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'Morning In The Mighty Redwoods.' David Ruddock

Today is Earth Day, which means it is also the moment you have all been waiting for: The moment when EcoWatch announces the winner of our second-ever photo contest!

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Nattakorn Maneerat / EyeEm / iStock

By Alina Petre, MS, RD (CA)

Many people think that life expectancy is largely determined by genetics.

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EcoWatch Daily Newsletter

Indigenous Waorani elders, youth and leaders gathered in Puyo, Ecuador, on Feb. 27, to launch a lawsuit against the government's auctioning of their ancestral lands to the oil industry. Mitch Anderson / Amazon Frontlines

By Reynard Loki

On Feb. 27, hundreds of Indigenous Waorani elders, youth and leaders arrived in the city of Puyo, Ecuador. They left their homes deep in the Amazon rainforest to peacefully march through the streets, hold banners, sing songs and, most importantly, submit documents to the provincial Judicial Council to launch a lawsuit seeking to stop the government from auctioning off their ancestral lands in the Pastaza region to oil companies. An eastern jungle province whose eponymous river is one of the more than 1,000 tributaries that feed the mighty Amazon, Pastaza encompasses some of the world's most biodiverse regions.

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Scientists estimate that populations of ladybugs in the U.S. and Canada have declined by 14 percent between 1987 and 2006. Pixabay

By Robert Walker

In a new report, scientists warn of a precipitous drop in the world's insect population. We need to pay close attention, as over time, this could be just as catastrophic to humans as it is to insects. Special attention must be paid to the principal drivers of this insect decline, because while climate change is adding to the problem, food production is a much larger contributor.

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Pexels

By John R. Platt

If you're looking for some inspiration, you're in luck. Booksellers will soon see a massive influx of powerful and informative new environmental books. They cover everything from pollinators to animal cognition and predator coexistence to the morality of environmental protection.

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Sriram Madhusoodanan of Corporate Accountability speaking on conflict of interest demand of the People's Demands at a defining action launching the Demands at COP24. Corporate Accountability

By Patti Lynn

2018 was a groundbreaking year in the public conversation about climate change. Last February, The New York Times reported that a record percentage of Americans now believe that climate change is caused by humans, and there was a 20 percentage point rise in "the number of Americans who say they worry 'a great deal' about climate change."

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Aerial view of the urban skyline of Los Angeles viewed through haze or smog on Oct. 23, 2018. Smith Collection / Gado / Getty Images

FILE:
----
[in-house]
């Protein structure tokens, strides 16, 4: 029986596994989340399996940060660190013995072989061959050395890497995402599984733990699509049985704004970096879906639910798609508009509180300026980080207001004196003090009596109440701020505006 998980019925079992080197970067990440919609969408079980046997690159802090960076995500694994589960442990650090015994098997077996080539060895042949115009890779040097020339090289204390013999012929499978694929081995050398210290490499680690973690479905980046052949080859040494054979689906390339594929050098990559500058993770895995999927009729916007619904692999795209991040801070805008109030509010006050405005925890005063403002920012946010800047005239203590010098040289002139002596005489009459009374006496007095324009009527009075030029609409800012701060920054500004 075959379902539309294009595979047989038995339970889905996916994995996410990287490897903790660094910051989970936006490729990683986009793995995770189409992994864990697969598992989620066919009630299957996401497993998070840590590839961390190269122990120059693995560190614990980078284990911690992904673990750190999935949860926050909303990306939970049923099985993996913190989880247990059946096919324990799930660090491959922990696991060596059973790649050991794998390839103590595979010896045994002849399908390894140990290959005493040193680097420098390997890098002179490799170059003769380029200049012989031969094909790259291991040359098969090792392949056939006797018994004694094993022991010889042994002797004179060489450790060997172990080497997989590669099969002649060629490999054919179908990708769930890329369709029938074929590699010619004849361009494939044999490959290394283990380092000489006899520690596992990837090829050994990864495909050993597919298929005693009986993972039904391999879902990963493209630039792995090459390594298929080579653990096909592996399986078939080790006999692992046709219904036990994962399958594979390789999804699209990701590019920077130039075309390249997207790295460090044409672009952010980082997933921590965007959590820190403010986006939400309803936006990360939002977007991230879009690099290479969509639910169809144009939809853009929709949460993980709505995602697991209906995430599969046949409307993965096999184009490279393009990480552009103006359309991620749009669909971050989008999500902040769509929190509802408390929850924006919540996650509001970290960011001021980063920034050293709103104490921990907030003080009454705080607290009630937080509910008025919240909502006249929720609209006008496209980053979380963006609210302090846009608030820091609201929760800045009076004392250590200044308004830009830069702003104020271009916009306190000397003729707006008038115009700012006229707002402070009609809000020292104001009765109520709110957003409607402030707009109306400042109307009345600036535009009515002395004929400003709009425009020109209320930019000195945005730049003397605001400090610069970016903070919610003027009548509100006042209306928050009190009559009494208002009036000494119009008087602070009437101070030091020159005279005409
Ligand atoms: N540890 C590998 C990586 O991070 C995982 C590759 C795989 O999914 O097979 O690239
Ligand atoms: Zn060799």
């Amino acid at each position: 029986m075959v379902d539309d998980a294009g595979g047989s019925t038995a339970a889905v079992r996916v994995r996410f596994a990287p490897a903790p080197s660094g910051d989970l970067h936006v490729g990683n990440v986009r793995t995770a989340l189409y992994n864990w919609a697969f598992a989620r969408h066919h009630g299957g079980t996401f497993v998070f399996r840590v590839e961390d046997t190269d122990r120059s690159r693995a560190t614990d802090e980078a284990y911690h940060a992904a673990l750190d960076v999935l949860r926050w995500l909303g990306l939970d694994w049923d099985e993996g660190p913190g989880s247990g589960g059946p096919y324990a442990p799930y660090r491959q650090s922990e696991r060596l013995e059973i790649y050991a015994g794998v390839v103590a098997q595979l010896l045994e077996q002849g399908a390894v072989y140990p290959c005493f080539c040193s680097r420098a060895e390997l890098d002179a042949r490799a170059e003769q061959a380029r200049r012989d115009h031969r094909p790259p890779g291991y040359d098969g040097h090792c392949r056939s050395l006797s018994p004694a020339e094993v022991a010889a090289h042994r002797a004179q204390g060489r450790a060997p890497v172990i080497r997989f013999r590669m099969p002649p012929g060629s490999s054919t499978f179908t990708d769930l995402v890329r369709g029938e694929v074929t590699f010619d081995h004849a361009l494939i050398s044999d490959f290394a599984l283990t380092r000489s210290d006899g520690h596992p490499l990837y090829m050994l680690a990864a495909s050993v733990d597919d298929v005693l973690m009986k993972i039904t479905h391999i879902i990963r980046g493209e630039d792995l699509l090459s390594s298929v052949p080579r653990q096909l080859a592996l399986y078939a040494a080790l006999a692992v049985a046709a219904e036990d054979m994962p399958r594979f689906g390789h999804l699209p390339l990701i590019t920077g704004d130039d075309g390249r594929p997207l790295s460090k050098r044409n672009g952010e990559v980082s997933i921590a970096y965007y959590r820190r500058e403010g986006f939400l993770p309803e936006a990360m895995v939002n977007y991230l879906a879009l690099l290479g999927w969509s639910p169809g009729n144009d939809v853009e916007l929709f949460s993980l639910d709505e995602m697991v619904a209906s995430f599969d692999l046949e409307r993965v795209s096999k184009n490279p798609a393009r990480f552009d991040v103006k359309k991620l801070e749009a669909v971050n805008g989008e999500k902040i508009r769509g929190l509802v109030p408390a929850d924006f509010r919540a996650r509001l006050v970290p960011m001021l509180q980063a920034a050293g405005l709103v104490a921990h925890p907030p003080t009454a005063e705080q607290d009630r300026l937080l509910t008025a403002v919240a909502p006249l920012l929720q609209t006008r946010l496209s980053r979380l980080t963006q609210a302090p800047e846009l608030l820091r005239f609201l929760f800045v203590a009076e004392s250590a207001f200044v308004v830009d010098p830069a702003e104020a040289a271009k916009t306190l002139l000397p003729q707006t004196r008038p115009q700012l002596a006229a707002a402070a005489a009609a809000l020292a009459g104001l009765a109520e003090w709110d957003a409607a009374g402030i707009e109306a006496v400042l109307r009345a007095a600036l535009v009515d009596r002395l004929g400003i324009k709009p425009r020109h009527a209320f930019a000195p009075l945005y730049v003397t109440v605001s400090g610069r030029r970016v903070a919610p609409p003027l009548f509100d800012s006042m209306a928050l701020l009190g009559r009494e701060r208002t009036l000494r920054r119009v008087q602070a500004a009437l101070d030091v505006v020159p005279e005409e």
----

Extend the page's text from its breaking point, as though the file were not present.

Studies have long shown that minority communities in the U.S.are disproportionately exposed to harmful pollution. But a study published Monday reveals a new level of environmental injustice: they are also less likely to contribute to it.

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UN Staff observe a minute of silence for the victims of the accident of the Ethiopian Airlines, including 19 UN workers, before the opening plenary of the 4th UN Environment Assembly at the UN headquaters in Nairobi, Kenya, on March 11. UNEP / C. VILLEMAIN / AFP / Getty Images

The Fourth UN Environment Assembly began in Nairobi Monday with a moment of silence for the victims of the crash of Ethiopian Airlines ET302 that killed 157 people on Sunday, including 22 UN staff members, the UN Environment Program (UNEP) reported.

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Enrique Díaz / 7cero / Getty Images

By Jazmine Velasquez

My family's defining motto is "Siempre usa como lo que tienes." ("Always use what you have.") Mom and grandma have used the expression so many times, I hear their voices every time I want to get a $15 poke bowl after class but have leftovers in the fridge at home. I hear them when I have the urge to buy new clothes that I don't need or get a nice notebook when I already have too many. This impulse becomes even stronger when I cook, because for my family, food is love and not to be wasted.

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The Women's March, Jan. 19, 2019. The Washington Post / Contributor / Getty Images

Today women and their allies celebrate International Women's Day. This year, the theme for the day—and the campaign that will run all year—is promoting a gender balanced world. "A balanced world is a better world," the day's organizers write. They are asking people around the world to take a picture of themselves making the #BallanceforBeter pose and post it on social medial to promote the cause of gender equality. Here is one example:

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Jacobs Stock Photography Ltd / Getty Images

By Melissa Kravitz

Americans are no strangers to food additives: the preservatives, coloring and flavoring agents that keep foods looking fresh and taste better. A product of our desire for fast, cheap and satisfying eats that underscores our detachment from actually fresh, locally sourced foods, they are found in everything from nutrition-boosting salad dressings to McDonald's French fries. But are they safe?

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